The Second Law of Thermodynamics


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The Second Law of Thermodynamics
Chemistry CHEM 213W
David Ronis
The second law of thermodynamics gives information concerning the direction of sponta-
neous change.If the second law says that a certain process is impossible, you will not be able to
get the process to go.On the other hand, note that if the second law says that a process is possi-
ble, you still have to worry about kinetics--you have to  nd a way in which to carry out the
process in a reasonable amount of time.
There are a number of equivalent physical statements of the second law of thermodynam-
ics. According to Kubo (Thermodynamics, North Holland Publishing Co., 1976) they are:
1.Clausius principle:A process which involves no change other than the transfer of heat
from a hotter body to a cooler body is irreversible; or,it is impossible for heat to transfer
spontaneously from a colder to a hotter body without causing other changes.
2.Thompson's (or Kelvin's) principle:A process in which work is transformed into heat
without any other changes is irreversible; or,it is impossible to convert all the heat taken
from a body of uniform temperature into work without causing other changes.
3.Impossibility of perpetual motion of the second kind:(due to Max Planck) It is impossi-
ble to devise an engine operating in a cycle which does work by taking heat from a single
heat reservoir without producing any other change.
4.Caratheodory's principle:For a given thermal equilibrium state of a thermally uniform
system, there exists another state which is arbitrarily close to it, but which can never be
reached from it by an adiabatic change.Any of these physical statements can be used to prove the others, and to nally pro ve the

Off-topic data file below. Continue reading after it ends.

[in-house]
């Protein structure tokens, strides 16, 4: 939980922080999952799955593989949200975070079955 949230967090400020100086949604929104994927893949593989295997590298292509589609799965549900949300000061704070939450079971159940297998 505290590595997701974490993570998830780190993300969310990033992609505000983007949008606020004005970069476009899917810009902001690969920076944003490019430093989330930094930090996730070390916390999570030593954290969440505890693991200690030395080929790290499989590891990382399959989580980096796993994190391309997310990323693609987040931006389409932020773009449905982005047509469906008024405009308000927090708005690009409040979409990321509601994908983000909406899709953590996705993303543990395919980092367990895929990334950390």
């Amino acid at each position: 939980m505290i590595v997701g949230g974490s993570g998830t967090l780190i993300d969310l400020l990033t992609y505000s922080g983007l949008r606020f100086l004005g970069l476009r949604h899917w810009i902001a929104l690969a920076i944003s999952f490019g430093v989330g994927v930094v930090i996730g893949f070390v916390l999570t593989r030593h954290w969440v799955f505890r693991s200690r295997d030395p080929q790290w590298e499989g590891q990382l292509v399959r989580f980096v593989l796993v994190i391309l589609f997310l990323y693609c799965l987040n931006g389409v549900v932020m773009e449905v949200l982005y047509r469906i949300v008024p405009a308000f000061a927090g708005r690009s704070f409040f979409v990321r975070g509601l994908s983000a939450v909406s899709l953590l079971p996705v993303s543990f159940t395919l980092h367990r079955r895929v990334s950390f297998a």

mathematical statement of the second law of thermodynamics:
5. There exists a state function, the entropy (denoted by the letter S) which for any sponta-
neous process satises the Clausius inequality:
 S 

where the equality holds when the process is reversible.
Before showing how 1.-4. imply 5., let's  rst consider how the different physical state-
ments imply one another.For example, how does one show that Clausius' principle implies
Thompson's? Suppose it didn't; i.e., Clausius's principle is correct, but Thompson's is not. This
means that you can build an engine which produces work, and which is connected to a single
heat reservoir.If so, consider the following device:
Winter Term 2001-2002
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where, E is the Thompson violator,and R is a Carnot refrigerator.
If we adjust the sizes of E and R such that all the work is used to run the Carnot refrigera-
tor,and view the combined E-R apparatus as the system, we have succeeded in creating a device,
which spontaneously pumps heat from cold to hot without any work input from the surroundings.
This violates Clausius' principle and thus we have proved Thompson's principle by contradic-
Similarly,we can use Thompson's principle to prove Clausius'. Again, the proof is by
contradiction. If Clausius's principle is untrue, then you can nd a device which spontaneously
(i.e., without any work input) transfers heat from a colder body to a hotter one.Consider the fol-
lowing apparatus:
1 2
where C is a Carnot engine and where the sizes of the Carnot engine and our Clausius violatorare adjusted such that the heats transferred are as indicated.
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What is the net result after one cycle? Work has been produced in the surroundings, but
there is no net change in the heat content in the cooler reservoir.Hence, it is as if the system
were operating in contact with a single reservoir and producing work in the surroundings, in con-
tradiction to Thompson's principle.
These kind of arguments can be used to prove the equivalence of the other physical formu-
lations of the second law.
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